Two developments overnight have refocused British attention on the problem of super injunctions.

Last week Crikey revealed the British financier behind the latest, and highly novel, form of super injunction in the UK, used in a libel trial to prevent disclosure of the financier’s identity — Mr ZAM for legal purposes — and issues relating to a financial dispute within the Lumley family, which had hundreds of millions of pounds sterling in an offshore trust fund. Most of the Lumley family’s wealth is from an insurance business purchased by Australia’s Wesfarmers in 2003. The libel trial centres on unevidenced claims of financial impropriety and s-x offences, and the injunction extends beyond the respondents in the case to anyone in the UK.

Since then, the financier’s identity has circulated on the internet, primarily because a blog containing materials associated with the case appeared online within hours of the injunction being granted in early March.

On the weekend, the Sunday Times editorialised strongly against super injunctions and the injunction in the ZAM case.

The menace of the SUPERINJUNCTION — a gag that has been rendered all the more toxic for the media being prevented from reporting that it even exists — was given a novel and sinister twist this week when a rich financier made British legal history by winning anonymity in a libel case.

The man, who can be identified only as Mr ZAM, claims that he has been defamed, and threatened with blackmail, by two relatives in a row over a multimillion-pound family trust. This state sanctioned secrecy effectively grants anonymity to alleged blackmailers that they would not enjoy had Mr ZAM pursued his case (ZAM v CFW and TFW) in the criminal court.

There was speculation overnight in British legal circles that three newspapers — most likely including The Guardian, which also reported on the case last week, and The Times — will combine to fight the Mr ZAM injunction. A key problem for media outlets, and the likely rationale for news outlets combining in order to fight this one, is the potentially exorbitant cost of fighting injunctions for what are, in the end, often otherwise unremarkable stories primarily noteworthy for their potential to embarrass or inconvenience those with deep pockets. The costs order for the Mr ZAM injunction alone was more than £60,000.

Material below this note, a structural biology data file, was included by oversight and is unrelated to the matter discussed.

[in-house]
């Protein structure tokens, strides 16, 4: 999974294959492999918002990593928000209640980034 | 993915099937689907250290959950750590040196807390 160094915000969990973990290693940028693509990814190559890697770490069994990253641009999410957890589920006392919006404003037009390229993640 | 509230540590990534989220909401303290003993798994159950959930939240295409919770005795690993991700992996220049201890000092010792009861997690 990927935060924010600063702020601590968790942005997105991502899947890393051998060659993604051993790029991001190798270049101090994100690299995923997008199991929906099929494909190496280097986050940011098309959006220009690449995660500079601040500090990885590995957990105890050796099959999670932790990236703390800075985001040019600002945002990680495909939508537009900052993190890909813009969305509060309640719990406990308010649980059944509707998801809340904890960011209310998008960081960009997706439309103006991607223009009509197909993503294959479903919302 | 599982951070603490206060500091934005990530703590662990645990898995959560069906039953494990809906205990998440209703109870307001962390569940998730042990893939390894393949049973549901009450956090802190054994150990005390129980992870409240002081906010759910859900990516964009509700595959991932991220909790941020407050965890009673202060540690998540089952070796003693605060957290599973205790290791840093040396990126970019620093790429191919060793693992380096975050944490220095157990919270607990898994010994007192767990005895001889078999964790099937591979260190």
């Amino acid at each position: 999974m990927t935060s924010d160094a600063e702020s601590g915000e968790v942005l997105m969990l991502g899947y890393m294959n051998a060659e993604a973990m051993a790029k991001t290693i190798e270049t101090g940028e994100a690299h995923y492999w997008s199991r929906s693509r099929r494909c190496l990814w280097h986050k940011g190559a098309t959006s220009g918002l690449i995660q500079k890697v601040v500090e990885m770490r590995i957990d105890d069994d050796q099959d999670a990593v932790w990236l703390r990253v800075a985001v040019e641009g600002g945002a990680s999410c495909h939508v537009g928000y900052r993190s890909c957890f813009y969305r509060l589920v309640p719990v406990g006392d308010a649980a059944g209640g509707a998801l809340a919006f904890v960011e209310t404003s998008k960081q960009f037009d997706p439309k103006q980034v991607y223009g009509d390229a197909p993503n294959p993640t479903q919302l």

Also overnight, British Liberal Democrat MP John Hemming, who in March revealed that British banker Sir Fred Goodwin had obtained a super injunction to prevent the press from describing him as a “banker”, announced his intention to refer four “hyper injunctions” to the House of Commons Standards and Privileges Committee.

“Hyper injunctions” go beyond super injunctions and prevent the respondent from discussing the case with anyone, including an MP, who can take advantage of parliamentary privilege, as Hemming did, to breach the injunction with impunity. Hemming has identified four cases where respondents were prevented from talking to anyone, including a case where an individual was specifically injuncted from talking to him about it.

One of the cases involves the Danish company Hempel, which the whistleblower site Cryptome revealed details of a fortnight ago. Like the Mr ZAM injunction, Hempel cannot be identified in relation to that case, involving poisoned drinking water on ships, in the UK.